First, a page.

US House approves stop-gap budget
US House approves stop-gap budget
Lawmakers voted along party lines 230-189 in support of the so-called continuing resolution that funds government operations at current levels up to Dec. 15, setting up a showdown with the Democratic-led Senate which will consider the measure next week.
Many federal agencies and programs will shutter on Oct. 1, day one of the coming fiscal year, if Congress and the president do not agree on a temporary budget measure.
But the Republican bill, in a nod to the party's more conservative wing, includes a provision that strips funding for the health care law, which its critics have nicknamed "Obamacare" and which the GOP has fought to repeal virtually since its passage more than three years ago.
"Let's defund this law now, and protect the American people from the calamity that we know this law will create," number two House Republican Eric Cantor told members in final debate before the vote.
Inclusion of the controversial provision, however, virtually assures that the bill will not become law, and sends the nation careening toward a possible shutdown.
Senate leader Harry Reid has promised defeat of the measure in the Democrat-run chamber.
"Republicans are simply postponing for a few days the inevitable choice they must face: Pass a clean bill to fund the government, or force a shutdown," Reid said in a statement after the House vote.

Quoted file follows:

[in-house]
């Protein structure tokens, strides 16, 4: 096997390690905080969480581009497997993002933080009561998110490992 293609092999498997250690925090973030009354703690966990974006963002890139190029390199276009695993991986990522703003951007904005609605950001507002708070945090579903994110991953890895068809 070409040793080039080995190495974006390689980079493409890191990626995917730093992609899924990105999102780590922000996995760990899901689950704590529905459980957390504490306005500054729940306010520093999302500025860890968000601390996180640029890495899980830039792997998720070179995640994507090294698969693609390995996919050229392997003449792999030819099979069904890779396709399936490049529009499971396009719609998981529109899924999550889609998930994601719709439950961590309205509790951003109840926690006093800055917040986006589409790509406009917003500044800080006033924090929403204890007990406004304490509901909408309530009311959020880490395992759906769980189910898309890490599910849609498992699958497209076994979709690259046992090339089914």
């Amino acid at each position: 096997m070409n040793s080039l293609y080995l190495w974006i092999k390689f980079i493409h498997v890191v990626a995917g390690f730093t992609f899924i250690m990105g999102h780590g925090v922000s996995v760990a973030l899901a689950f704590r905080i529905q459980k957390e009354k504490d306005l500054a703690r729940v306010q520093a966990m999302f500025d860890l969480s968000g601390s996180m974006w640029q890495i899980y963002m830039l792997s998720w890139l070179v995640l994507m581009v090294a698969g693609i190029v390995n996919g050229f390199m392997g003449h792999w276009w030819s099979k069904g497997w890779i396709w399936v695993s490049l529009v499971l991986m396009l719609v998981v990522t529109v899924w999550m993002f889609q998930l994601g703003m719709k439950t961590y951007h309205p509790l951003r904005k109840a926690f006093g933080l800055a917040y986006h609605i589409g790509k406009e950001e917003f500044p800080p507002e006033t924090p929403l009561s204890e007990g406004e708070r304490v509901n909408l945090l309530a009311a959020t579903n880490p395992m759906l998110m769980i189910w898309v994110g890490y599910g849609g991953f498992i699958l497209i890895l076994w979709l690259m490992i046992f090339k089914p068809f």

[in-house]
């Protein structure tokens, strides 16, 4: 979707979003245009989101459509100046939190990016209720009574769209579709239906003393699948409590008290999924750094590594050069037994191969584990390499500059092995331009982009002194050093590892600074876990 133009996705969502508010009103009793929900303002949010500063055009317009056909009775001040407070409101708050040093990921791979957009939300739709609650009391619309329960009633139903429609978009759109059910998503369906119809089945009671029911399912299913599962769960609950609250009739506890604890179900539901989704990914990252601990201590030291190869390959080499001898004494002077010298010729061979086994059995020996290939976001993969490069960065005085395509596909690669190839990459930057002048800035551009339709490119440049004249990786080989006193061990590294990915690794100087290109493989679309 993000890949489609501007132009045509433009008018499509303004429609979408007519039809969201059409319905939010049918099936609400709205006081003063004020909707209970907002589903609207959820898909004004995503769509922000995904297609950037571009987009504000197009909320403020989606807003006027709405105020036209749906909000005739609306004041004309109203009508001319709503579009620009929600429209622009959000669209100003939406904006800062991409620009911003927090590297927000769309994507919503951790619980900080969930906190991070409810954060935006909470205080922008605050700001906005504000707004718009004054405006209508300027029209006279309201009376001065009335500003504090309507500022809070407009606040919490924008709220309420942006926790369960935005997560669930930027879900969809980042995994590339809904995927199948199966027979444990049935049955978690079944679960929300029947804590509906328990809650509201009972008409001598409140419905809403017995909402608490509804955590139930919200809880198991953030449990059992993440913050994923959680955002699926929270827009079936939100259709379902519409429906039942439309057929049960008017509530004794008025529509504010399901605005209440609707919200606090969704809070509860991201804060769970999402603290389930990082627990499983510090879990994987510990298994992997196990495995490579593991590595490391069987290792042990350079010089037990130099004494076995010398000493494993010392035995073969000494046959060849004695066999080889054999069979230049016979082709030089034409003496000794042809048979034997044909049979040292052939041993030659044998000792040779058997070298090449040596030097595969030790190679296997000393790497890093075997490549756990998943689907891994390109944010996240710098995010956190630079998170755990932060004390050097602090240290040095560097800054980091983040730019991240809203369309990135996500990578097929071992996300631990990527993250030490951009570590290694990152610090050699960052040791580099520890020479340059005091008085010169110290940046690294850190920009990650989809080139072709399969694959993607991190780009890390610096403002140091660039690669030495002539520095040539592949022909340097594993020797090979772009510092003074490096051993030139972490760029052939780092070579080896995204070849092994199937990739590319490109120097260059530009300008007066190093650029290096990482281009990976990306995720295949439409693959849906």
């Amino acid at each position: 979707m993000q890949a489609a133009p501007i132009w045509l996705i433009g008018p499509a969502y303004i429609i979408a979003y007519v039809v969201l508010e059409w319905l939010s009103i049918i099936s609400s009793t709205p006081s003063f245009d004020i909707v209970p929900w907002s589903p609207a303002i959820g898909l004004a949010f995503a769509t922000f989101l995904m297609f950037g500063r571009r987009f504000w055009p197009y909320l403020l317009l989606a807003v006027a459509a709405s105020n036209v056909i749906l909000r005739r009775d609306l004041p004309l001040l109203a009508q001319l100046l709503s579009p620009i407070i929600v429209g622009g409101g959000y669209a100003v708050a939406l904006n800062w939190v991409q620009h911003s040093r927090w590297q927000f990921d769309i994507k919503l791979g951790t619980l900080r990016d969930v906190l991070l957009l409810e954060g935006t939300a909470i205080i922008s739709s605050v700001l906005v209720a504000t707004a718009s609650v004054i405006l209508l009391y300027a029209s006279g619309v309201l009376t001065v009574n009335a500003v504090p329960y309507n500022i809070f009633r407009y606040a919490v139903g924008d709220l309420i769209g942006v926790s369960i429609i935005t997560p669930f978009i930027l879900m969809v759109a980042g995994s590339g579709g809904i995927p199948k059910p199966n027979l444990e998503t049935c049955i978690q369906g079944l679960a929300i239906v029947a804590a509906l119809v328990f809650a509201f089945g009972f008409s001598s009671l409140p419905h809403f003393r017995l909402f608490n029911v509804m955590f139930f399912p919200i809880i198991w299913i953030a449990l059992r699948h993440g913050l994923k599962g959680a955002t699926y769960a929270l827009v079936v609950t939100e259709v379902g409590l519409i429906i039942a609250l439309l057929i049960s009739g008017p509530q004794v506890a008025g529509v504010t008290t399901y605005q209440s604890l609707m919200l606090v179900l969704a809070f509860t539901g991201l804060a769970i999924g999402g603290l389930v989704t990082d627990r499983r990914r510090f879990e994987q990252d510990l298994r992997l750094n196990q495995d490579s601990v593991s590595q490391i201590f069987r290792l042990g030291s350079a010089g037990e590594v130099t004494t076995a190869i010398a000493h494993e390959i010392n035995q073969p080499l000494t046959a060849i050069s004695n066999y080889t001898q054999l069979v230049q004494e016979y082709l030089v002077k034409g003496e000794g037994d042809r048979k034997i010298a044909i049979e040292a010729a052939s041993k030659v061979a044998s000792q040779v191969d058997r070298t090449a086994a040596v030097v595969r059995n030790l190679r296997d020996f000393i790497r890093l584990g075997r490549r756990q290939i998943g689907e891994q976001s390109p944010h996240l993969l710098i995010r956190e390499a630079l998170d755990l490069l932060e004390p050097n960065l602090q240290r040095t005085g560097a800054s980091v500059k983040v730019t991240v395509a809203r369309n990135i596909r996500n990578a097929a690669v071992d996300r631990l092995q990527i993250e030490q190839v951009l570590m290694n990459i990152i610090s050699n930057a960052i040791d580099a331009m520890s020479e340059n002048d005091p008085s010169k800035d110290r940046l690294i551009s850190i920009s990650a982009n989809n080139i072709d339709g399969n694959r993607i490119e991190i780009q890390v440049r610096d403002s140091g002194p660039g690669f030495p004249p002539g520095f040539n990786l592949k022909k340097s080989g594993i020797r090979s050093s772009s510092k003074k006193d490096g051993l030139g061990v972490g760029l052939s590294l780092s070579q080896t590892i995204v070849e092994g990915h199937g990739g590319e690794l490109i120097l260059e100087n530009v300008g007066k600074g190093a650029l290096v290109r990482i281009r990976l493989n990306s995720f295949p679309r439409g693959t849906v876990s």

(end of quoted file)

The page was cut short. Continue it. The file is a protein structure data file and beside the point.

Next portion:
"The Affordable Care Act has been the law of the land for three years. Democrats stand ready to work with reasonable people who want to improve it, but Republican attempts to take an entire law hostage simply to appease the Tea Party anarchists are outrageous, irresponsible and futile."
House Speaker John Boehner, savaged by Democrats who accuse him of caving in to extremists in his caucus, including some who say a partial shutdown would be a better alternative than keeping Obamacare in place, struck a tone of pride after the vote, saying the ball was now in Reid's court.
"The House has acted, and today we urge the Senate to take action," he said, to applause from Republican members.
The Senate will likely approve an amended resolution with no Obamacare provision, however, putting the House leadership under intense pressure to do the same — or revisit the health care debate and risk a potentially devastating government shutdown after Sept. 30.
"Unfortunately, we'll be back here again next week, facing the same crisis," House Democrat Nita Lowey said in arguing against the House bill.
House Democratic leader Nancy Pelosi warned that members ought to "get our House in order" and avoid risking another fiscal crisis.
"We are not here to expand government, but we are not here to eliminate government," she said.
"What is brought to the floor here today is, without a doubt, a measure designed to shut down government. It could have no other intent."
Shortly before the vote, the White House warned of the dangers of "playing politics with the economy" by refusing to pass a temporary budget or raise the country's debt ceiling, which will need to occur by mid-October if the US Treasury is to avoid default.
"The last thing we can afford right now is a decision by a minority of Republicans in Congress to throw our economy back into crisis by refusing to pay our country's bills or shutting down the government," a White House official said.